Planetary Pulse | Introduction

Introduction: Real-world impact

To meet international, national and organisational climate targets, we need to decarbonise energy, replace myriad industrial processes with clean alternatives, improve energy efficiency and transform infrastructure.

17 Oct 2022

3 minutes

To meet international, national and organisational climate targets, we need to decarbonise energy, replace myriad industrial processes with clean alternatives, improve energy efficiency and transform infrastructure.

This report reveals the findings from new primary research into transition finance.

It is based on a survey of 300 senior professionals at asset-owner institutions and advisors around the world, including pension funds, insurers, endowments, foundations, central banks, sovereign wealth funds, and consultants.

Will climate change cause irreparable harm? Or will we get to net zero in time, averting the worst effects?

To meet international, national and organisational climate targets, we need to decarbonise energy, replace myriad industrial processes with clean alternatives, improve energy efficiency and transform infrastructure.

There is much to do. CO2 emissions are growing, and it is not clear how we will meet the proliferating climate targets or how a shift to a low-carbon world will affect many industries, systems, processes and workforces.

What we do know is that change will require enormous sums of capital, effectively directed. Making sure funds flow to all areas that need to transform or develop – in ways that are also profitable for businesses and investors – is going to be a key challenge in the fight against climate change.

Many ‘green’ strategies avoid the problem

The investment world has responded to this challenge in a number of ways. A predominant trend has been the rapid expansion of ESG-branded investment strategies, funds and services.

In 2022, global ESG assets are expected to rise to US$41 trillion, which is nearly twice the amount of 2016 (US$22.8 trillion). By 2025, ESG assets are forecast to pass US$50 trillion and to comprise one-third of total global assets under management.

Meanwhile, the exhausts and smokestacks of the world are setting their own records, releasing more CO2 in 2021 than in any other year in history, with the increased burning of coal the main factor behind the rise.

Why does it seem that the enormous movement of capital to ESG-branded assets has done little to slow the advance of human-driven global warming?

ESG-branded assets are designed to show small carbon footprints, but this sometimes means they are not addressing real-world decarbonisation.

Portfolios are created that avoid the problem, instead of solving it — often, by simply limiting an investment universe to only the cleanest industries.

“It’s good that investors can track the carbon intensity of portfolios, but this is often just portfolio, or paper, decarbonisation,” says the head of sustainability at a European asset owner. “The fact is, you can easily change these numbers by simply shifting out of polluting sectors and companies, which does not help to reduce emissions in the real world.”

There are similarly evasive strategies in other industries. For example, oil and gas majors have divested high-polluting business units, or contracted polluting processes to third parties, removing the emissions – on paper at least – from their responsibility, without reducing the real-world impact of the industry.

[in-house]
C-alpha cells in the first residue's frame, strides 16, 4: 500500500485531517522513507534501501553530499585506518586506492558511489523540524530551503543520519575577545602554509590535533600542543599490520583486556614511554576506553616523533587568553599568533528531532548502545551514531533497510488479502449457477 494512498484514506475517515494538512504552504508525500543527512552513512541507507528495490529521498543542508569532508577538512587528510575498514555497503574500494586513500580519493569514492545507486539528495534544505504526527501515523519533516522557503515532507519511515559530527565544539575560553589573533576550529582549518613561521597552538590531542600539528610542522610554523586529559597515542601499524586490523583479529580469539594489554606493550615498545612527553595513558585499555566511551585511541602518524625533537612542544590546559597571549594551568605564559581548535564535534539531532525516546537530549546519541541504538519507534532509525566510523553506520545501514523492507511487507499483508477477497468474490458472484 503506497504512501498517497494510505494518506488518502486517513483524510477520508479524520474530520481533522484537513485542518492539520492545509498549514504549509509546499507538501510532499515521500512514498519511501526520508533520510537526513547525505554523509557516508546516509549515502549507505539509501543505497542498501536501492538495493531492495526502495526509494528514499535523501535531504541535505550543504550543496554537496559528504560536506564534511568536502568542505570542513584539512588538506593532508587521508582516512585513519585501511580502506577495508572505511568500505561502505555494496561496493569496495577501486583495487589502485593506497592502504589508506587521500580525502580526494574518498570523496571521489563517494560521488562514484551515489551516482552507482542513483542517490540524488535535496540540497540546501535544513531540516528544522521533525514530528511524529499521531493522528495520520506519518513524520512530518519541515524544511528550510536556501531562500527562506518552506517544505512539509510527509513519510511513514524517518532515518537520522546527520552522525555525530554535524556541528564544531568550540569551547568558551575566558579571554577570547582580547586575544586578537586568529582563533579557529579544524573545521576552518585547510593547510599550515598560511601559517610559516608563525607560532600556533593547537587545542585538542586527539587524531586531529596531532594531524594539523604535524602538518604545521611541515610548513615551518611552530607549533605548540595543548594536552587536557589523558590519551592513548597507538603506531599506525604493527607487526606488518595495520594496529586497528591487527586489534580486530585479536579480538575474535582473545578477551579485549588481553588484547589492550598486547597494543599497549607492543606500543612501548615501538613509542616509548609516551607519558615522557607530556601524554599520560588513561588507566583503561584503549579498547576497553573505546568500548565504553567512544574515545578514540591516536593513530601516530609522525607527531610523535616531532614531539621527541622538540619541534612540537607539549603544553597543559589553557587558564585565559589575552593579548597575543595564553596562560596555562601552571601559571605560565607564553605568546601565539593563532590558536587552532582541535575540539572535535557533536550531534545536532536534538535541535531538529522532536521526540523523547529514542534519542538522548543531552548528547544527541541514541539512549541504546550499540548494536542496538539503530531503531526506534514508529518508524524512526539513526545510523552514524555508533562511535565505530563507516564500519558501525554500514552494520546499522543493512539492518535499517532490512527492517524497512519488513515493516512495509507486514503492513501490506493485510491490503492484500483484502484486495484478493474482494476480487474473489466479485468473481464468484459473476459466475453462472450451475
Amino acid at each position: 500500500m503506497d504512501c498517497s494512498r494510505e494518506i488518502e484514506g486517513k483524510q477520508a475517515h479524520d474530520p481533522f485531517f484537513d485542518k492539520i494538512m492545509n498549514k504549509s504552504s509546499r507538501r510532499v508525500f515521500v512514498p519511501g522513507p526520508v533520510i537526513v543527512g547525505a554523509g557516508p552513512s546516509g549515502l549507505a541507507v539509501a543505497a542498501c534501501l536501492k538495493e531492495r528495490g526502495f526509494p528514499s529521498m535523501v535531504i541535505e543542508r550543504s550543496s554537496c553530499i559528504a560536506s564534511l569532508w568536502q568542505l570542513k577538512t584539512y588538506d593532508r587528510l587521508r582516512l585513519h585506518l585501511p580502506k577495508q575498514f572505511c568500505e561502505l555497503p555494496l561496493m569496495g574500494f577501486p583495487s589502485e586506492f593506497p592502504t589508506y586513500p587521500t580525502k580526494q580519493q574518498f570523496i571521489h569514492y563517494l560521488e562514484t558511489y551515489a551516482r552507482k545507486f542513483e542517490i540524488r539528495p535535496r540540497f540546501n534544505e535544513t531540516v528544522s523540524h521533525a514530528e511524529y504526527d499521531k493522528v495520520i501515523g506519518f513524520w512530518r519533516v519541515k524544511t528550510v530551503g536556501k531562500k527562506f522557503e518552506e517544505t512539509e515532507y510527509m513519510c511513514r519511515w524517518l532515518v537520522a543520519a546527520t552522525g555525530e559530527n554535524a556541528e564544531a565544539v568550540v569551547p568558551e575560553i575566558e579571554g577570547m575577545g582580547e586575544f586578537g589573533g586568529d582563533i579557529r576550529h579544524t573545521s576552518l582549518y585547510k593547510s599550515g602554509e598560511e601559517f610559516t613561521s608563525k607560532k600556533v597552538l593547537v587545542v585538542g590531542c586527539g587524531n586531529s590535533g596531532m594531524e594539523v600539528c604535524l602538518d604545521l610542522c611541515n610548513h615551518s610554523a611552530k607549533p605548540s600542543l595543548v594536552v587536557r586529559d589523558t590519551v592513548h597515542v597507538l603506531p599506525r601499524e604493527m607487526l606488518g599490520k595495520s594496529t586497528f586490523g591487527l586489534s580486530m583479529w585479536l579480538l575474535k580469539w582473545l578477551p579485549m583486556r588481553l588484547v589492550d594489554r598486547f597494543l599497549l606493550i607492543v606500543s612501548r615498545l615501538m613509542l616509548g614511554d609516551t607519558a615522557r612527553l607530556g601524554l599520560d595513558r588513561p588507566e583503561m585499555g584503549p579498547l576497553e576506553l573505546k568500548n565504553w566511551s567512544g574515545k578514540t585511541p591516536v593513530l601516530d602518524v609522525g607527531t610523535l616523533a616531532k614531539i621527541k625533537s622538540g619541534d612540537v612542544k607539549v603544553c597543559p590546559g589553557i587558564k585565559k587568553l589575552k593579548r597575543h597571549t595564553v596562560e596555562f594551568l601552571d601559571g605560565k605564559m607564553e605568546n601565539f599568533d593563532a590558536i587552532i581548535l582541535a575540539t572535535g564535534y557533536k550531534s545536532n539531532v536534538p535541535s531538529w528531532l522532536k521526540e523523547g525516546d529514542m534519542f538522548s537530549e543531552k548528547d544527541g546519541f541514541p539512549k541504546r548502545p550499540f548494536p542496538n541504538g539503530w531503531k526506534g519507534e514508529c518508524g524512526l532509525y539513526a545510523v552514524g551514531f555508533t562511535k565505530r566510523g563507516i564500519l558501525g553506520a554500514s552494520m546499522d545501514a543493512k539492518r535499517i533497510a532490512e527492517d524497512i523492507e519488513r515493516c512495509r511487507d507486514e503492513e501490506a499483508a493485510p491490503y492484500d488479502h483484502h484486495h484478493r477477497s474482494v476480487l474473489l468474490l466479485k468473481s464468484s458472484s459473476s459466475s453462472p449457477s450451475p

Funding real-world impact

Transition finance is a commercial investment approach that focuses on real-world impact.

The term describes investments that enable an investee’s climate-change strategy and can involve:

  1. Investing in some of the most challenging industries to decarbonise, such as steel, cement and chemicals, so that high emitters receive the capital and influence they need to transform their operations.
  2. Investing in new innovations and projects that might not be profitable initially, such as green hydrogen and carbon capture and storage, but require stable funding to develop.
  3. Funding vast infrastructure transformations, such as expanding and modernising electrical power grids and transmission systems.
  4. Increasing exposure to emerging markets, where emissions continue to grow the fastest and the need for all forms of support is greatest.

How asset owners set their targets

Among the asset owners that have climate-related targets, 48% set them at overall portfolio level, while 46% set targets for specific mandates, portfolios or funds. Only 28% set their targets at asset-class level.

Q1: Which type of climate-related targets or limits does your fund have in place?

Q1: Which type of climate-related targets or limits does your fund have in place?

Q2: What is the level or scope of your climate-related targets?

Q2: What is the level or scope of your climate-related targets?

 

Next chapter:

Early steps towards transition

In our survey of senior executives from asset owners around the world, 60% of respondents say that fighting climate change is one of their fund’s strategic objectives.

Read the next chapter Planetary Pulse home

Resources

Download the report and infographic to reveal what transition finance means for asset owners and its role in the path to net zero.

Download Planetary Pulse report Download infographic

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